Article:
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#Mythos Articles
mythosblogging · 10 days ago
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In many cultures, ravens, crows, and magpies are most commonly associated with death, trickery, and misfortune. In Britain, the magpie is a creature of superstition, and to see a single magpie is to invite bad luck, as immortalised in the popular folk-rhyme ‘one for sorrow, two for joy.’ There are a variety of ways to allay this misfortune – tipping your hat, spinning three times, saluting, or saying the phrase ‘good morning, Mr Magpie, where’s your wife?’ indicating that there is a second magpie nearby. This is one of Britain’s most enduring superstitions, and there are still people, to this day, who are unable to see a magpie without saluting. Magpies often mate for life, so a single magpie is thought to be widowed, which may have led to the legends about its unluckiness.
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mythosblogging · a month ago
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For centuries, tales of a ginormous cephalopod lurking in the ocean and rising from the deep to crush ships with its gargantuan tentacles have been used to scare sailors and explain missing ships. Crypto-zoologists will tell you that the oceans are deep, and unexplored, and that there could still be any number of ‘mythical’ creatures waiting to be discovered – even the dreaded Kraken. But where did these myths come from? And is there any truth behind them?
In its earliest form, stories of the Kraken come from Scandinavian mythology, specifically the areas around Norway and Greenland. Its name derives from the Norse word, Kraki, meaning twisted, and in its earliest iterations it was often described similarly to either a whale, or a giant crab.
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mythosblogging · a month ago
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Corvids, a genus of birds ranging across the world whose number include crows, ravens, and magpies, play significant roles in a variety of global religions. In Chinese Folklore, once a year flocks of magpies form a bridge to allow tragically separate lovers, Chang’e and Houyi to meet again for just one night. In some legends of the Russian Koryaks, the Raven-God Kutkh is responsible for creating the lands and rivers and lakes. Tales of the Lenape people say the Rainbow Crow once made an arduous journey into the heavens to beg fire from the gods in order to see his friends through a harsh winter. During the journey back, the soot of the fire stained the crows beautiful multicoloured feathers a stark black.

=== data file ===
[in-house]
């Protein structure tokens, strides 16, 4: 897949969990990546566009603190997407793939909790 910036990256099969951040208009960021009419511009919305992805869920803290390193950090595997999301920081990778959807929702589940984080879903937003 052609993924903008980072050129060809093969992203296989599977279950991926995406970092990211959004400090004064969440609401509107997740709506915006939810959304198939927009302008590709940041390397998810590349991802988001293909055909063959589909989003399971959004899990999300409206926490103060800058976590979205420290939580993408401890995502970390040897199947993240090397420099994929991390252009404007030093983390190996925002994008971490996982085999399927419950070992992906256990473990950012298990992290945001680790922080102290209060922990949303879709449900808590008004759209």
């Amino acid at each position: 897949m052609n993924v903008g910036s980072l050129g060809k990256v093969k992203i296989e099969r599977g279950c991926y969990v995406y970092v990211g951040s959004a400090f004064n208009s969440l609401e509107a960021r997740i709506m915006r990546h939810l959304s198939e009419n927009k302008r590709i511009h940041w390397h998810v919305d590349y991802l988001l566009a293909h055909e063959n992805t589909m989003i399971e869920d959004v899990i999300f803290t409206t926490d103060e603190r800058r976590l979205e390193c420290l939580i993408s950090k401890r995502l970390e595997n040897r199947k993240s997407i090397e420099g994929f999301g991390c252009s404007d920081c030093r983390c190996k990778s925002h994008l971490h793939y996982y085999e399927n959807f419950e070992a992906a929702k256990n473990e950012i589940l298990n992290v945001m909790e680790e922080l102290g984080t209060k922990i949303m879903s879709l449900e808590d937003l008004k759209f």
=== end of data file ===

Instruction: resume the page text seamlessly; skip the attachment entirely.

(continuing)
While these particular legends paint these birds as the heroic, selfless creatures completing arduous tasks for the wellbeing of others, or at least morally ambiguous (as was the case of Kutkh, who either willingly gave the world the sun and the moon or had to be tricked into releasing them depending on which version of the legend you read) there are many other legends that paint them in a far darker light.
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mythosblogging · 18 days ago
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In honour of the most recent instalment to the Marvel Universe, with the Disney+ show, Loki, This week, we're taking a look at the actual god that the character is based on.
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